It should come as no surprise the subject that got me to write this blog. DmC of course. But I'm not even going to talk about the actual game itself, instead I'm going to talk about the concept of a reboot (necessary or not) and why developers like Capcom are lying through their teeth.
Reboots have been used in all mediums as a way of reintroducing a formerly (or in some cases still currently) beloved concept. They can be a way to reinvigorate the creative processes of talented people looking to try new things in a new light, or simply breathe life into something that's been dying for a long time. Reboots are always initially met with scepticism and mixed reaction because many subscribe to the idea (especially in Devil May Cry's case) "if it's not broken, don't fix it" and question the need to reboot something.
The reaction to DmC caused Capcom to make the statement that they may revisit the older style of Devil May Cry that fans already knew and loved, but I submit to you that that's a load of bull. Why do I say that? Well simply because it would undermine the DmC reboot and confuse all the "new fans" Capcom rebooted the series to capture the attention of. Imagine that DmC comes out, and sells well. Then imagine that Capcom decides to throw the old fans a bone and they come out with Devil May Cry 5, complete with the Dante we loved from DMC4 and the technical brilliance of the classic DMC style combat, with the jovial and aloof attitude we so adore, that would be business suicide for them. Such a move would completely alienate the new fans that DmC made because the combat would revert to the allegedly "too difficult to get into" style that was apparently such a big barrier to begin with.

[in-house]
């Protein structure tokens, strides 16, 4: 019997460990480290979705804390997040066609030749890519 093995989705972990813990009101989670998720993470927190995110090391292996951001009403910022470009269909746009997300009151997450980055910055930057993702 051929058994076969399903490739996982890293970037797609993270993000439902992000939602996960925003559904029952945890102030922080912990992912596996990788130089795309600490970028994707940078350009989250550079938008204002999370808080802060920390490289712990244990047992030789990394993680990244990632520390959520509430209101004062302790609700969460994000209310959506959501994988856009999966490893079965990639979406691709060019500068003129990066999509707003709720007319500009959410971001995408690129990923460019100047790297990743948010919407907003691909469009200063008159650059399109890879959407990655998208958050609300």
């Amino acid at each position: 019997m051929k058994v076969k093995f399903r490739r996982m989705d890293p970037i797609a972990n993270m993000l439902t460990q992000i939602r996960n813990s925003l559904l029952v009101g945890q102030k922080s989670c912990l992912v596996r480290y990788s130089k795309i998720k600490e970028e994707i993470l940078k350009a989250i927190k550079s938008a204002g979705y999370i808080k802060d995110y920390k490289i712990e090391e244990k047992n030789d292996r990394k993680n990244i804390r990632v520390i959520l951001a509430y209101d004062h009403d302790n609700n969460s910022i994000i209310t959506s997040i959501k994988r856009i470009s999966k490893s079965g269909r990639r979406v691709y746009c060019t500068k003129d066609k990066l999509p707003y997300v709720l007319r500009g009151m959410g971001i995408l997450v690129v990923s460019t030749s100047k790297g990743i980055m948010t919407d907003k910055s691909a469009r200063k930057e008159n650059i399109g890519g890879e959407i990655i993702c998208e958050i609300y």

A game like the DMC5 that we older Devil May Cry fans want would be a turn off to the new fans; and since Capcom are going for that massive casual market and their dollars, they won't release a game that the new fans won't buy because it's "too hard" or "not serious enough" for the tastes of the new audience. I think it's safe to say, unless DmC flops really bad, that there will never be a DMC5 thanks to this reboot.
But it's not all gloom and doom for reboots. Look at the Mortal Kombat reboot. That was an incredibly well done game. Going back to the basics that fans originally loved (gee, who would have thought that making a game for the fans could pay off right?) proved to the best move for the Mortal Kombat franchise and I don't think anyone will miss the 3D fighter style that pretty much ruined the franchise. Still, I would love to see another adventure style Mortal Kombat like Shaolin Monks.
There's also the Tomb Raider reboot, which seems to have a much greater emphasis on character development and engaging the player into Lara's origins than standard gameplay elements that became too great a focus of the previous games to its detriment.
It's definitely not a stretch to say though that when reboots are generally successful (usually financially, but sometimes critically) that the previous stuff from which the reboot is based upon will never again see the light of day. In some cases this is a good thing, in some it's a bad thing. Sorry to say it DMC fans, Uncle Dante doesn't look to be coming back anytime soon.